Some home truths and realities

March 14, 2010 12:00 am | Updated November 19, 2010 12:58 pm IST


There's a new wave washing over London. At the BITE 10 International Festival and the Tricycle Theatre recently, VAYU NAIDU discovers a lot on story-telling and drama.

...there is no arguing how warm you can keep in a theatre in the Pantomime season, all cheering and huddling together.

This letter from London to Chennai is a storyteller's meta journey through the back alleys to the stage door leading you backstage past the entire crew and actors to feel the pulse of why we enter the world of plays. Today, more than any other time. And, the climate, real and economic, does not play a small part in what is written, produced, toured, and reviewed in what is theatre that receives state subsidy, in London.

But first, and not to make too big a point of it, there is an economic difference across theatres in London possibly inherited from Shakespeare's time. Simply put, there are theatres in the West End of London that are commercial – making their income directly from box office, have vast casts, are quite often musicals with a high entertainment value and run for seasons that turn into years with a change over of cast and crew, and is a sizeable attraction matched with tourism.

Wide ranging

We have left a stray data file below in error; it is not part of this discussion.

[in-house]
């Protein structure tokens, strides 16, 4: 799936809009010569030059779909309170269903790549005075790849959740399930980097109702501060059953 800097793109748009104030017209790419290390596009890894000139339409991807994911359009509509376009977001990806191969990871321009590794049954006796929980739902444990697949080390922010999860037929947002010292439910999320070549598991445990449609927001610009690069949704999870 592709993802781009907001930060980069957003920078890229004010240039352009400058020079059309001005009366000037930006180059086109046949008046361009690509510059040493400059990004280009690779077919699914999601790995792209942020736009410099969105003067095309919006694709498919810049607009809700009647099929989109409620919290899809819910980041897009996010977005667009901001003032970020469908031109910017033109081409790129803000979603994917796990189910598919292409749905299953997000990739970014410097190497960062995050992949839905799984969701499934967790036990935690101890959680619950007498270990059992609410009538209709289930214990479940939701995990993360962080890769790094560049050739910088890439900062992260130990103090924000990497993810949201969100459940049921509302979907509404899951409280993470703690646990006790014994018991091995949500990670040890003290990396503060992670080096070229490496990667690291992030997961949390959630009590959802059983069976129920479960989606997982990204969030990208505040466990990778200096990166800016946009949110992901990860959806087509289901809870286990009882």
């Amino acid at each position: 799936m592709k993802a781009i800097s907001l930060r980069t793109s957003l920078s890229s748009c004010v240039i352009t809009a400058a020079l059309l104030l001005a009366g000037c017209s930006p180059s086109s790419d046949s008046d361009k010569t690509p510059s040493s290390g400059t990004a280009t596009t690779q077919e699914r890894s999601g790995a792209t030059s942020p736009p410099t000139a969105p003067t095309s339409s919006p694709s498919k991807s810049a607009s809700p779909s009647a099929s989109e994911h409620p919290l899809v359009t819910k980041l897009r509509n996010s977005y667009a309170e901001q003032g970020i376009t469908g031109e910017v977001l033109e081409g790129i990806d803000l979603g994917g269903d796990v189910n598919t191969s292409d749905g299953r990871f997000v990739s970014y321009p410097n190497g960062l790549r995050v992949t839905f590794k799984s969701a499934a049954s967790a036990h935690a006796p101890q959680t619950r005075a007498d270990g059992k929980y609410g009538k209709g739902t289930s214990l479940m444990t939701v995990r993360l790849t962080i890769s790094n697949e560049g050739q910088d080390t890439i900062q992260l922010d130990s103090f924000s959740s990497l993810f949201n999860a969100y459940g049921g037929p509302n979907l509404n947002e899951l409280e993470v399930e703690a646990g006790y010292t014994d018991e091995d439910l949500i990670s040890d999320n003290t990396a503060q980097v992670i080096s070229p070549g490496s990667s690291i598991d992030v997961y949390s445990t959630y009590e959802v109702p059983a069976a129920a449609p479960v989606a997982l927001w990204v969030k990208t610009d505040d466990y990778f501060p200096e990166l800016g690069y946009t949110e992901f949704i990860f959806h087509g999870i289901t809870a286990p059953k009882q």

Then there is theatre that is also building-based, spread right across London's boroughs (National Theatre among them), that encourage new writing in small, mid and large scale, present touring independent companies, that partly or wholly receive state subsidy but have also to make income from the box office to achieve stability. But there is a strong ideological basis relating to freedom of expression allied to craft in this kind of theatre, and there are diverse incentives of encouraging participation in theatre. The range and scale is expansive – from design, lighting, acting, direction, drama as education, drama schools; there's a whole universe that is vibrant in spite of the horror of funding cuts at this time of recession. But it is the stuff that allows Beckett, Soyinka, Ayub Khan-Din, Kwame Kwei Armah among others to be heard, seen, and become part of the fabric of British theatre and household shifts in thinking, become aspects of study, and also whose work transfers to the West end.